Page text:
‘Mourning Emma’ calls


HCHS Ghost Walk slated for Sept. 28

The Times-Gazette



“Mourning Emma” will tell guests about mourning practices of the 19th and 20th centuries during the Highland County Historical Society’s annual Ghost Walk on Sept. 28.

“Mourning Emma” will tell guests about mourning practices of the 19th and 20th centuries during the Highland County Historical Society’s annual Ghost Walk on Sept. 28.


Submitted photo

The stories of six individuals that walked the streets of Hillsboro in days gone by will be presented Tuesday, Sept. 28 during the Highland County Historical Society’s 2021 Ghost Walk.

The event starts at 6 p.m. in the Hillsboro Cemetery.

Each of the six “ghosts” are buried in the Hillsboro Cemetery.

“In our cemetery there is a lady with the unusual name of Mourning Emma Lear. We know very little about Mrs. Lear, but we have borrowed her name to present ‘Mourning Emma,’ who will tell us about mourning practices of the 19th and early 20th centuries,” the historical society said in a news release.

Granville Barrere was one of those men who changed horses in the middle of the stream. Most folks around Highland County knew him as publisher and editor of the News-Herald. Small in stature, he never shied away from his sharing of editorials which speared directly at local issues.

Already having lived his early years in his home country of France, the Rev. Emile Grand-Girard immigrated to the Hillsboro area with his family. He proved to be a force in the community as a Presbyterian pastor to the large French population around Mowrystown.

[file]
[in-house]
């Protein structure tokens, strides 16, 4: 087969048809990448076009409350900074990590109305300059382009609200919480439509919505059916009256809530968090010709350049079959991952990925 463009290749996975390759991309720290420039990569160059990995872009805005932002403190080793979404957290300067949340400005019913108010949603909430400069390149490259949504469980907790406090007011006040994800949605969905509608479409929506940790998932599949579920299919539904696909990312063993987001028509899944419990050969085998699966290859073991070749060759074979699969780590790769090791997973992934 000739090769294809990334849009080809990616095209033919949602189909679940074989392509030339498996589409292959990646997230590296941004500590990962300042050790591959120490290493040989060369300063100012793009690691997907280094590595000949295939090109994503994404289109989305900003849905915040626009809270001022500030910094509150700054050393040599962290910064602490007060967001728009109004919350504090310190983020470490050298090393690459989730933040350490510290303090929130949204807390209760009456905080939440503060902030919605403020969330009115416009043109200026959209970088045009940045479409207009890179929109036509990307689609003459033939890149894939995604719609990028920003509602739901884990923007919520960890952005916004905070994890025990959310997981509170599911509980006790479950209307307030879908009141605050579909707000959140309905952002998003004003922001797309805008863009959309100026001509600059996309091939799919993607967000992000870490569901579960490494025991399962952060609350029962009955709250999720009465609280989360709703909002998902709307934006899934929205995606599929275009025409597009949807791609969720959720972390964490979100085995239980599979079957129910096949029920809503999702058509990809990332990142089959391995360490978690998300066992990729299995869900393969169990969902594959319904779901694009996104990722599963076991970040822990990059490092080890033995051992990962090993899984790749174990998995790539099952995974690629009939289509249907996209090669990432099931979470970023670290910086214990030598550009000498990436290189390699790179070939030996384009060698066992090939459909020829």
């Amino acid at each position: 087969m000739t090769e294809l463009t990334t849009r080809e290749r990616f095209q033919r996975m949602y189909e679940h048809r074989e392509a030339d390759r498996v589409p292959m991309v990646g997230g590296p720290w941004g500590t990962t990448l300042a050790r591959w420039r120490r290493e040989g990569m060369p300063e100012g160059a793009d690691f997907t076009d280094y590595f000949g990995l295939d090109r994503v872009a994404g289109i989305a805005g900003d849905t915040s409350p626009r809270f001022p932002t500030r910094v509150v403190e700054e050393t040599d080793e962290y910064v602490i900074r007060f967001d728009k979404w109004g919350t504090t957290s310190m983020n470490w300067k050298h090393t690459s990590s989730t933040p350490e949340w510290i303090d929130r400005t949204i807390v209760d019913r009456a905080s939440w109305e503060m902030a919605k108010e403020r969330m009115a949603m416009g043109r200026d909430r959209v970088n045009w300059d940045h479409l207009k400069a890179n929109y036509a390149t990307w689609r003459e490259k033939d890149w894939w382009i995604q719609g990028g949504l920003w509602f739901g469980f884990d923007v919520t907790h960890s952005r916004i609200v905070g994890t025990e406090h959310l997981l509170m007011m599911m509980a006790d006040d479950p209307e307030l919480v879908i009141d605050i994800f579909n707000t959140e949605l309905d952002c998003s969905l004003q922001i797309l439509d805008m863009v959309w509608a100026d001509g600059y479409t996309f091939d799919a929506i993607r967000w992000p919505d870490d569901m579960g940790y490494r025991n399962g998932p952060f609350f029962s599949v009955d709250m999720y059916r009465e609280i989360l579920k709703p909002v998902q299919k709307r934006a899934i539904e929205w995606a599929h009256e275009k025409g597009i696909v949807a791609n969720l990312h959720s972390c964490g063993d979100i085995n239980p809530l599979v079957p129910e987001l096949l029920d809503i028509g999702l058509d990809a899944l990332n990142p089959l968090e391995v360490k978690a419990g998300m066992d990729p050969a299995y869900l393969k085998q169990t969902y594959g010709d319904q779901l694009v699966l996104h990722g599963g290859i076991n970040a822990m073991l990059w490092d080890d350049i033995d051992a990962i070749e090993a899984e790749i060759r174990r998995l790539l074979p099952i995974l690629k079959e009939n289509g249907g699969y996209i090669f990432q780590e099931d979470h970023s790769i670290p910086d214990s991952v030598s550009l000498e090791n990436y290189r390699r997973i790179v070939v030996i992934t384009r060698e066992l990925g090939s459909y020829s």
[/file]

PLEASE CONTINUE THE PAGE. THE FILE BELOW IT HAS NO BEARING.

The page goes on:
“But there was more to his life than preaching,” the news release said. “You’ll have to come to the event to learn about that.”

George Beecher was of the well-known Beechers about whom books have been written. His Aunt Harriett wrote “Uncle Tom’s Cabin.” Beecher and his wife, “Nannie,” built the “Greystone” mansion and were well-known both in local society as well as St. Mary’s Episcopal Church.

Anna Catherine Newby, or “Kitty” as she was called, was the wife of Judge Cyrus Newby, who was a prominent common pleas judge in Hillsboro. When he retired, he was thought to be the oldest judge in the state. At that time, he had served 27 years and returned to his law practice.

Sarah Ella Ayres, more well known as “Byrde,” was a bookkeeper for a number of Hillsboro companies prior to going to Washington, D.C. during World War 1, where she put her talents as a photographer to use for the government. That put her on the path of becoming a professional photographer.

“Again this year we will let the ghosts do the walking (after all, they have not had much exercise since they made their homes in Hillsboro Cemetery),” the news release said.

Attendees should bring a lawn chair, wear a mask and socially distance themselves around a stage beside the cemetery chapel. The presentation begins at 6 p.m. and will last about an hour. There is no charge for the event, but donations to the historical society will gratefully be accepted.

“We ask those for whom walking is not a problem to park a little farther from the chapel to save room for those who may need closer parking due to mobility issues,” the historical society requested.

“Mourning Emma” will tell guests about mourning practices of the 19th and 20th centuries during the Highland County Historical Society’s annual Ghost Walk on Sept. 28.
https://www.timesgazette.com/wp-content/uploads/sites/33/2021/09/web1_Ghost-Walk-pic.jpg“Mourning Emma” will tell guests about mourning practices of the 19th and 20th centuries during the Highland County Historical Society’s annual Ghost Walk on Sept. 28. Submitted photo
HCHS Ghost Walk slated for Sept. 28

The Times-Gazette